A few weeks ago I wrote an article covering six ways to do subroutine signatures and type constraints in Perl. Some of the feedback I got indicated that there were more options to consider, so for the presentation I gave at Houston Perl Mongers I quickly summarized at the end seven more modules from CPAN that offer these features. Still more feedback showed that I had missed five more modules, so at the risk of becoming the signatures guy” here they are.

Class::ParamParser (updated)

First released in 2000 as part of a larger project, this may be the first general-​purpose parameter parser to appear on CPAN. Although the documentation examples use it as a parent class, you should follow the suggestion further down and use its two methods params_to_hash and params_to_array directly from the class. Both take the same list of arguments, and only differ on whether they return a hash reference containing named parameters or an array reference containing positional parameters.

There are options for slurping extra passed values into another hash bucket and lowercasing named parameters, and it will automatically chop off any leading hyphens in your parameter names. You can also alias multiple named parameters to the same resulting argument. The module doesn’t provide any facility for type validation, though.


This adds the interesting wrinkle of being configurable with an external JSON file; otherwise, it seems you have to call various methods on a validator object to add parameters (which it calls fields) or methods to validate. It doesn’t seem to support slurping extra values nor positional parameters, but its type validation lets you use arbitrary code references. The documentation could use a bit of work with more examples of real-​world usage rather than test script extracts. The author says it’s just a prototype,” though.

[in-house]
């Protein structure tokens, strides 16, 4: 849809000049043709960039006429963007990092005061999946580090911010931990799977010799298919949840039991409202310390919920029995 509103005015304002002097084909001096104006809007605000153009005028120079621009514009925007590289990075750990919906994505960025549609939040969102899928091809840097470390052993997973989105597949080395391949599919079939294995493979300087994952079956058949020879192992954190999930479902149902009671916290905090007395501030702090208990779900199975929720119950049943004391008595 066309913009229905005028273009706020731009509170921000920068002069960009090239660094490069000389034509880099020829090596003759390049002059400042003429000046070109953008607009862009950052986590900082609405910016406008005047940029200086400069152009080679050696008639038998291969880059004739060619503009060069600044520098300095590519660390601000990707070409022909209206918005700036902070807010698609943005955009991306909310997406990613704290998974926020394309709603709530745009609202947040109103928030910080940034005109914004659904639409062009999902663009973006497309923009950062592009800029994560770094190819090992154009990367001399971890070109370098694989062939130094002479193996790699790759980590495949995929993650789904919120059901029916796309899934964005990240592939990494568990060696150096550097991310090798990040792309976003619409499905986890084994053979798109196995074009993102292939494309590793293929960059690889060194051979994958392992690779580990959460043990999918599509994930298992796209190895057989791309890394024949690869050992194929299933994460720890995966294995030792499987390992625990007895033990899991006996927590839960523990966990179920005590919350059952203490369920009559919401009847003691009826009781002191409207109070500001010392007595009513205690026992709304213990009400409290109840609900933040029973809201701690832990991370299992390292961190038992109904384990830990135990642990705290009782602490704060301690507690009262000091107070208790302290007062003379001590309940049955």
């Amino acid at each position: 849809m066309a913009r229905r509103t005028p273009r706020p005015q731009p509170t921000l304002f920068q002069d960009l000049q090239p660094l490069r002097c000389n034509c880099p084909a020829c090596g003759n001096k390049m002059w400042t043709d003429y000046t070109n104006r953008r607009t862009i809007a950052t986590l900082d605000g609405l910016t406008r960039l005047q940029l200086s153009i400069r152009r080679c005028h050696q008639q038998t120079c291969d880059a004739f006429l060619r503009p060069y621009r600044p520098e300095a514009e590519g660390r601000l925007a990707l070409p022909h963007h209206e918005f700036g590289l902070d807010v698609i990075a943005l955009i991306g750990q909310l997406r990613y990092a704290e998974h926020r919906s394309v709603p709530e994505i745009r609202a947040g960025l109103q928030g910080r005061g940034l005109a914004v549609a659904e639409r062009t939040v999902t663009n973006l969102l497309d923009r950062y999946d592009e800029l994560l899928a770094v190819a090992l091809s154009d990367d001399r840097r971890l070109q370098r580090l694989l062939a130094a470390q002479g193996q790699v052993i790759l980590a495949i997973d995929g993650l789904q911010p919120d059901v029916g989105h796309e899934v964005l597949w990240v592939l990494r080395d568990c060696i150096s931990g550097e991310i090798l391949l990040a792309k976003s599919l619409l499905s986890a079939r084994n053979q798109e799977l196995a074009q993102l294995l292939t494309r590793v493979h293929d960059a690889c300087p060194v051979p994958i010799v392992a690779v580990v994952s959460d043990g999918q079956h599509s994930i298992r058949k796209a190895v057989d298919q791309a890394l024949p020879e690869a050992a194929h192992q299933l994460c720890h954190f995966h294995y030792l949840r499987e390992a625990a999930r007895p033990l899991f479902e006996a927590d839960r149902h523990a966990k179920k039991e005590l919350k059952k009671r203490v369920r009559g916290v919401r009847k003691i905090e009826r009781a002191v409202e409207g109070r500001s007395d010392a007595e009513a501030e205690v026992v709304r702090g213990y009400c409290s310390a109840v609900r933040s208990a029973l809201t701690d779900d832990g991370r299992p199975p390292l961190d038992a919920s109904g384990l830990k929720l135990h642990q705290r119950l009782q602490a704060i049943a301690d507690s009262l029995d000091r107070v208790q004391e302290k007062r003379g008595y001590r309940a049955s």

The Mojolicious real-​time web framework has a built-​in validator, but it’s geared towards validating HTTP parameters rather than subroutine arguments. There’s also a MojoX::Validator wrapper for Input::Validator that performs much the same task. You could press either into service as subroutine validators if you’re already using Mojolicious, but they aren’t structured that way.


This isn’t for input parameters to subroutines; rather, it provides an attribute that specifies what type your subroutines return. As such, it’s complimentary to most of the other techniques covered in this series. It works with Type::Tiny, MooseX::Types, or MouseX::Types, and because Perl functions can tell whether they’re in scalar or list context, you can specify different type constraints for each.

There are several other modules with similar functionality, but these are outside the scope of this article.


Based on Function::Parameters (covered previously), this pragma adds support for a registry for storing Type::Tiny type libraries. It doesn’t appear to offer any other signature features, though. Feel free to correct me in the comments.

As I said in my slide deck, maybe we’re taking TMTOWTDI too far? It’s nice to be spoiled for options, though. I still recommend Type::Tinys Type::Params for its performance and flexibility, or Params::ValidationCompiler if you’re using type libraries from Specio or Moose. Some useful side-​by-​side benchmarks would be nice; maybe I’ll save that for another article and further risk being labeled the signatures guy.”